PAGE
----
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Quantum dot solar cells and the search for stability

In various forms, quantum dot technology has attracted plenty of attention among PV researchers recently. And as efficiencies have crept past the 15% mark, the community is beginning to look at other factors limiting the viability of quantum dot solar cells in a commercial setting. Scientists in Germany examined the degradation mechanisms affecting different quantum dot materials; and suggest a standardization of stability testing to enable comparability of results.

Almost exactly one year ago, scientists at Australia’s University of Queensland demonstrated a quantum dot solar cell at 16.6% efficiency, an achievement that the director of the university’s nanomaterials center called “effectively the difference between quantum dot solar cell technology being an exciting ‘prospect’ and being commercially viable.”

This efficiency achievement, and the opening of realistic pathways to push beyond 20%, has led scientists to begin thinking about how this technology might look outside of a laboratory setting. Research into quantum dot solar cells (QDSCs) has expanded its focus to take in the many other factors that would affect the material’s performance in a commercial setting. Most QDSC materials that scientists work with could lend themselves quite easily to low-cost, high-volume production techniques. And the ability to easily tune materials to different bandgaps offers further opportunities in device design. Long-term stability, however, still poses challenges.

Degradation mechanisms

Quantum dot materials often oxidize and lose performance when exposed to ambient air, and are also variously sensitive to raised temperatures, moisture and other conditions they would be sure to face installed in an outdoor setting. Unwanted reactions with other cell layers and materials can also pose a problem for QDSC device designers.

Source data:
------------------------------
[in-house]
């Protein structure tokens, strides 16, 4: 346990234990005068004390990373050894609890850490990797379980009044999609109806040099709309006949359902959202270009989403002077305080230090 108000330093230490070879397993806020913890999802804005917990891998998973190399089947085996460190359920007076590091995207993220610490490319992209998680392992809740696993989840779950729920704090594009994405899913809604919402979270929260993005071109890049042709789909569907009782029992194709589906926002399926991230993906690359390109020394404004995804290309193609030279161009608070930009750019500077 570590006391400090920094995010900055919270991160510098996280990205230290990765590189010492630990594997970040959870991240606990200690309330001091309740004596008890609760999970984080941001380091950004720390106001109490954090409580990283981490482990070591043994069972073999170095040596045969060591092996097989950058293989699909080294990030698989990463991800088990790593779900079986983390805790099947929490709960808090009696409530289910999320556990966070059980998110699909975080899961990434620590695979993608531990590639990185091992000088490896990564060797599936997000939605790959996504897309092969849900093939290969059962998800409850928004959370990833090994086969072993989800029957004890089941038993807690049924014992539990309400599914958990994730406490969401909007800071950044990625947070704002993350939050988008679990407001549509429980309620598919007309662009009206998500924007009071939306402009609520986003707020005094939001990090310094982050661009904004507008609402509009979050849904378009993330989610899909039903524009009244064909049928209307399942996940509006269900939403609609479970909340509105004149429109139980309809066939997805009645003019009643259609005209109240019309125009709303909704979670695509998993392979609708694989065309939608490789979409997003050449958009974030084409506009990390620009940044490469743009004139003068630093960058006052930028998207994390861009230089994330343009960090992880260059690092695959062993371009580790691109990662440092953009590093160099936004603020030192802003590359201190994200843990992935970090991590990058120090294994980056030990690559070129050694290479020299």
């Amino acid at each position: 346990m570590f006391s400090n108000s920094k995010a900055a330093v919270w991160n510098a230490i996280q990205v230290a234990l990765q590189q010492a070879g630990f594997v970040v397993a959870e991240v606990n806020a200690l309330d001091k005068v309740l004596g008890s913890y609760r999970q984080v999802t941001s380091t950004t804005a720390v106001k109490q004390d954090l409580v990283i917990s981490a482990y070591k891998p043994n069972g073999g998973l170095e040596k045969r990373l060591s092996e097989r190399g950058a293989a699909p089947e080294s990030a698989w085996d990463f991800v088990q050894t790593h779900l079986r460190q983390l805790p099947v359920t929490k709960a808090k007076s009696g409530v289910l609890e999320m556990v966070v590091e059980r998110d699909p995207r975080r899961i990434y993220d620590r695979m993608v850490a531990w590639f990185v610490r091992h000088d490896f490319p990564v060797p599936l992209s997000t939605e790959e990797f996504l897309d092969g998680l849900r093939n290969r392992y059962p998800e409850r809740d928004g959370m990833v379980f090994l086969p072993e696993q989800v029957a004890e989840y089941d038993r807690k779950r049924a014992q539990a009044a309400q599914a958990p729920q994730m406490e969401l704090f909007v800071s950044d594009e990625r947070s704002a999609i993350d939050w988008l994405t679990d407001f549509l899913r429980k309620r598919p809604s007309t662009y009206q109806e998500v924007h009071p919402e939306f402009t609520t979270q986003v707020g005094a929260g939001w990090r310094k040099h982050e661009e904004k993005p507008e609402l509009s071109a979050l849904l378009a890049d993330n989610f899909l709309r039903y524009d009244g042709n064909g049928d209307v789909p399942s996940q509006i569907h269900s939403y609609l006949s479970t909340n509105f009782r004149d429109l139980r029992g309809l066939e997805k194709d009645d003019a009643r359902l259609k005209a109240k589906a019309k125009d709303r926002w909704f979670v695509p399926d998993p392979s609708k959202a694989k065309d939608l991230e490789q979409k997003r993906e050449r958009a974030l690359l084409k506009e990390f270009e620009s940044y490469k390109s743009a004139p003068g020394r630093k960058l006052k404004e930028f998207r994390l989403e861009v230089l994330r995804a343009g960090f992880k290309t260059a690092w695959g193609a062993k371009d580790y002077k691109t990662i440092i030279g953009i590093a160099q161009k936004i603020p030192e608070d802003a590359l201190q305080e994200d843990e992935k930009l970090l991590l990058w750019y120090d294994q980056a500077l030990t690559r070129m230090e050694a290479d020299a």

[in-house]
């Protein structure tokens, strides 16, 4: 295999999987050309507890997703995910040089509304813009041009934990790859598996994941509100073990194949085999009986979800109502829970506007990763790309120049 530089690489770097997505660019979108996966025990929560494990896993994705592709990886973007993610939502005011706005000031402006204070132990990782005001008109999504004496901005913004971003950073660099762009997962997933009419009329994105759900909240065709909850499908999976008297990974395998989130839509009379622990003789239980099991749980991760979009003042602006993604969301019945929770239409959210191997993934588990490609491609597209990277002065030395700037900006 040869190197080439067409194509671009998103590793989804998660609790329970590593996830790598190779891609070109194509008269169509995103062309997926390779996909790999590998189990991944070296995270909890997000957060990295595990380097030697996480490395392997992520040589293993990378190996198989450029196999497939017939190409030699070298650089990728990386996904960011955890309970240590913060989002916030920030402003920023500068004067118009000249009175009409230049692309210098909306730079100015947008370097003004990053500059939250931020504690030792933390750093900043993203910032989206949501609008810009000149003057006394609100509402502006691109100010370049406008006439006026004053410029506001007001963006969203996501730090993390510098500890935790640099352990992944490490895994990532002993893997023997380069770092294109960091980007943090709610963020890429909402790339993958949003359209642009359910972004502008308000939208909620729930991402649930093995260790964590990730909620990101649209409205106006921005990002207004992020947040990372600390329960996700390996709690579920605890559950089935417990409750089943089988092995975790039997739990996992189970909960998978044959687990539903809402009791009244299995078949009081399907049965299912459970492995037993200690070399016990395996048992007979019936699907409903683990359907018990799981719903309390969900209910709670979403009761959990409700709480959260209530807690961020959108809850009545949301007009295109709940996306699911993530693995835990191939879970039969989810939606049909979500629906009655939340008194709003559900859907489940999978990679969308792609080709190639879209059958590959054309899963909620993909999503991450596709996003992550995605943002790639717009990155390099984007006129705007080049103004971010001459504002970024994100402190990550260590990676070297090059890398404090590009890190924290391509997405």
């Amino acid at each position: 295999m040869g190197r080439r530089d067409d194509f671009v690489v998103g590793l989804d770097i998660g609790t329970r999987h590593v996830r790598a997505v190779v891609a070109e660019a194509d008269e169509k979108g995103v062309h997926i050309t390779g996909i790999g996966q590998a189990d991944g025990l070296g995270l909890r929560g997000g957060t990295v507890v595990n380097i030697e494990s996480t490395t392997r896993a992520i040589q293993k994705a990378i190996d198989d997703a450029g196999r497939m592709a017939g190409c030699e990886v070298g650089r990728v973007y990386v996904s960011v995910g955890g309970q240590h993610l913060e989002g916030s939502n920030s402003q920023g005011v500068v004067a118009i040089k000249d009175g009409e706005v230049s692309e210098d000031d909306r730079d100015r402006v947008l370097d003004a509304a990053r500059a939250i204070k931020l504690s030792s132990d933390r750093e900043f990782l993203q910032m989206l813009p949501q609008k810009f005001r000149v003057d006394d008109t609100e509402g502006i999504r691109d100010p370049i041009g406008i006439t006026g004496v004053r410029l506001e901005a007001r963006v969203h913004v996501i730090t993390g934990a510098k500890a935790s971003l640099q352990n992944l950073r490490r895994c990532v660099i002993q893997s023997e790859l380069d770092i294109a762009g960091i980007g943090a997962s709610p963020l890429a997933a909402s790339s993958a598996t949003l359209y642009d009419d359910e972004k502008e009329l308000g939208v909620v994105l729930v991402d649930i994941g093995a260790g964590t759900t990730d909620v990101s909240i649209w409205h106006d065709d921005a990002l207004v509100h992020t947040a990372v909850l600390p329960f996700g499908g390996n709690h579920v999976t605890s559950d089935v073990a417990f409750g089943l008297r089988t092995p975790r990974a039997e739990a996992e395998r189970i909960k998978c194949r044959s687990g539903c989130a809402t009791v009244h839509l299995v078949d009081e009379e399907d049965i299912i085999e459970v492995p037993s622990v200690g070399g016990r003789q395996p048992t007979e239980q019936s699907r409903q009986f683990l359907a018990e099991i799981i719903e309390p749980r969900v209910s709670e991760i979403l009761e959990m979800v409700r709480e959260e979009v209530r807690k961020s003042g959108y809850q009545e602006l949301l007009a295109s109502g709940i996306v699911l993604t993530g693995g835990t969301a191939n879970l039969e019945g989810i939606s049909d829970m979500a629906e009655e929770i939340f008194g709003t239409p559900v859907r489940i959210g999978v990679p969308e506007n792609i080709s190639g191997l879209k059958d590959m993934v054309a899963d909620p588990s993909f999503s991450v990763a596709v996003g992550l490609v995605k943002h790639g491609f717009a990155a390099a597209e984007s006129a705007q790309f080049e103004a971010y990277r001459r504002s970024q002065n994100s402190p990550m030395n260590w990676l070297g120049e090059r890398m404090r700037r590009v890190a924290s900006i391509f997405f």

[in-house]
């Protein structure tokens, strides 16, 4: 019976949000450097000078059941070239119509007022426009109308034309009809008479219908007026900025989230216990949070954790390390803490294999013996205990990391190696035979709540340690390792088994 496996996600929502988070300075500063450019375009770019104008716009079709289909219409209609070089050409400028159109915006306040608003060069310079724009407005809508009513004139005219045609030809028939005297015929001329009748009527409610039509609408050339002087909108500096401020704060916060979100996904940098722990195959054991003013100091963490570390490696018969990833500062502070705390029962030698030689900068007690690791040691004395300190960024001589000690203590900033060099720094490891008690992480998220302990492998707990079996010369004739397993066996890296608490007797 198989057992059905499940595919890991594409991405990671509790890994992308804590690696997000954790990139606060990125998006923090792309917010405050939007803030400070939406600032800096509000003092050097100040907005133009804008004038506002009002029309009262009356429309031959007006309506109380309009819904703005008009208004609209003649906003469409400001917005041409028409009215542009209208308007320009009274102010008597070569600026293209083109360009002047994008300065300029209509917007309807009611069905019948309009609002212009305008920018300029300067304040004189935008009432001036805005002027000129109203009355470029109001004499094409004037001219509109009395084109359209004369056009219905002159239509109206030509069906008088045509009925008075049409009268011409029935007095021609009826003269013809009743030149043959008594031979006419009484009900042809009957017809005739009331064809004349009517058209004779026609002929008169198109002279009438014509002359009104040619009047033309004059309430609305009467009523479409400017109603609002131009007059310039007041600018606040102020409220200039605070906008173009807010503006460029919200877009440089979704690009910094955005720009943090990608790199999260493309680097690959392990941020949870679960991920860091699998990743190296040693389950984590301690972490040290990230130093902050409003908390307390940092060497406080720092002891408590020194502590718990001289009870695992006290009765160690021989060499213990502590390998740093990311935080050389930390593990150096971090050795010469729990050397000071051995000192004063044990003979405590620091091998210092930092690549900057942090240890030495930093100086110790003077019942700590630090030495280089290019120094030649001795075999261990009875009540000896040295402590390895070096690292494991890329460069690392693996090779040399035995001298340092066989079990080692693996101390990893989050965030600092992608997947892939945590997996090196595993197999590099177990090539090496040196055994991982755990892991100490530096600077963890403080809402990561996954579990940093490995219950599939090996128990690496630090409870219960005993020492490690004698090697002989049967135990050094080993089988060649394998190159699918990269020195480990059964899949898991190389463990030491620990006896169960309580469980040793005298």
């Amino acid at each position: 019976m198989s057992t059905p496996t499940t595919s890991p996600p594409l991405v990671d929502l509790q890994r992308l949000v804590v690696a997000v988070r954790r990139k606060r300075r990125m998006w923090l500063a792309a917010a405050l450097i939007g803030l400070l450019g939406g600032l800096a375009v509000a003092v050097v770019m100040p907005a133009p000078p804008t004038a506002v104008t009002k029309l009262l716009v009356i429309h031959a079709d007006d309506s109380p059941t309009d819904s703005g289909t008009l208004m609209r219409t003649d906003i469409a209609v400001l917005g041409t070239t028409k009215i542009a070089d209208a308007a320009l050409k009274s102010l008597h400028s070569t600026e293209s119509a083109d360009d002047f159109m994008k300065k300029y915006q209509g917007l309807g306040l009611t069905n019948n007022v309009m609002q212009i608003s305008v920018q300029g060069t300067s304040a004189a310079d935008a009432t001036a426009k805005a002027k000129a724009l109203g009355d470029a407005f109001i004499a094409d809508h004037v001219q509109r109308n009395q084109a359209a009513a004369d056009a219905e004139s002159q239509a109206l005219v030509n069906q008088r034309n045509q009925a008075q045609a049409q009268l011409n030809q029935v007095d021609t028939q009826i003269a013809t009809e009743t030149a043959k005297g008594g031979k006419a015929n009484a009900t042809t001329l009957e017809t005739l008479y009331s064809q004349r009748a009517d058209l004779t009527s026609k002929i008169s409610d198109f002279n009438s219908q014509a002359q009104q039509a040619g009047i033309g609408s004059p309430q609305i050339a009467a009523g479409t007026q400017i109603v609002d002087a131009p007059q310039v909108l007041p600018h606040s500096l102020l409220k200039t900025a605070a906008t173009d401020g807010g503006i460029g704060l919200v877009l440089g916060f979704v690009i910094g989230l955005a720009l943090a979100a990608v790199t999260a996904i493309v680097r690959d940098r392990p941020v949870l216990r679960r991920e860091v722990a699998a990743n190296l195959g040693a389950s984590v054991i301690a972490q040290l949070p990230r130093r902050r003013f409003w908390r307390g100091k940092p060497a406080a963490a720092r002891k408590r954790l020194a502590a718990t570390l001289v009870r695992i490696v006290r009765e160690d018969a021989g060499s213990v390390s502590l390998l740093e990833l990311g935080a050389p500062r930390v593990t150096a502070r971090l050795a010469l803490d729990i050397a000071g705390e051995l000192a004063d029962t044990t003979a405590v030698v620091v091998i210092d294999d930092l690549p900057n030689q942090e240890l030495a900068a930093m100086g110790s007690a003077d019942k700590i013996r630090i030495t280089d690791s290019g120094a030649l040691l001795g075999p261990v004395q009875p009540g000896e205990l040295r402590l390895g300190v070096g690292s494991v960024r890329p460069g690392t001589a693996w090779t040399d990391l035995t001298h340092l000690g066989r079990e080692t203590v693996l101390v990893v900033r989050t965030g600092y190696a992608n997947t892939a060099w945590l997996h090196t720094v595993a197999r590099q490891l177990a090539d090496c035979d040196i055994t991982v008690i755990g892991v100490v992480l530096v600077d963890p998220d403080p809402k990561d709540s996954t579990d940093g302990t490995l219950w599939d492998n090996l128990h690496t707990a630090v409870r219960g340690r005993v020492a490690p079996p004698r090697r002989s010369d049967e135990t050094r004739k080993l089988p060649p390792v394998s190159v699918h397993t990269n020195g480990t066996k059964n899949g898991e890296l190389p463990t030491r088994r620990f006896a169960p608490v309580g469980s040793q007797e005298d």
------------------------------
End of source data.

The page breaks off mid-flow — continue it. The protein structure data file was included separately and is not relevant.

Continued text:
A new paper from scientists at TU Dresden in Germany; Stability of Quantum Dot Solar Cells: A Matter of (Life)Time, published in Advanced Energy Materials, examines the stability issues and degradation mechanisms holding back three common classes of QD material.

The paper outlines degradation effects observed in earlier experiments for quantum dot materials based on lead chalcogenides and lead-halide perovskites, as well as lead-free quantum dots. For each material, they outline the major known stability issues, as well as the recent progress and potential solutions to them.

While each of the materials has its own intricacies, the group was able to draw broad conclusions about the stability issues affecting QDSCs. “All three share plenty commonalities in their fundamental causes for degradation. Ambient factors such as oxygen and water, but also increased temperatures or high intensities of illumination can decrease the lifetime of QDSCs,” they explain. “Beyond these external factors, both the intrinsic properties of QDs and their interplay with other materials present in the photovoltaic devices can also serve as causes of degradation.”

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Stability testing

The group’s key finding is that stability testing in QDSC’s has so far seen piecemeal development, with focus on different factors. “Unfortunately, the lack of a standardized method to assess stability of QDSCs limits the applicability of the results across the field,” the group explains. “To address this issue, we propose two simple stability tests (stress‐free and realistic) which we believe can increase the comparability, reliability, and reproducibility of results and encourage the scientific community to adopt them.”

Looking to the development of such standards in perovskite solar cells, which are somewhat further along the path to commercialization, the group encourages other QDSC researchers to adopt two standard sets of testing protocols: “stress-free” – where the device’s best efficiency is measured with an encapsulant, under an inert atmosphere at room temperature, and at open circuit bias with illumination only for the length of time needed for a current-voltage sweep.

A second set of tests is then recommended to evaluate the device under more “realistic” conditions. This would expose devices without encapsulant to a controlled humidity environment and temperatures up to 85 degrees Celsius, at maximum power point under continuous ‘one sun’ illumination.

“We hope future research focuses on a more profound analysis of the degradation mechanisms in QDSCs….,” the scientists conclude. “Such a detailed investigation—in combination with accurate characterization of the JV characteristics evolution—would inevitably enhance the understanding of degradation mechanisms of QDSCs, and expedite the development of mitigation strategies.”

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Source: pv magazine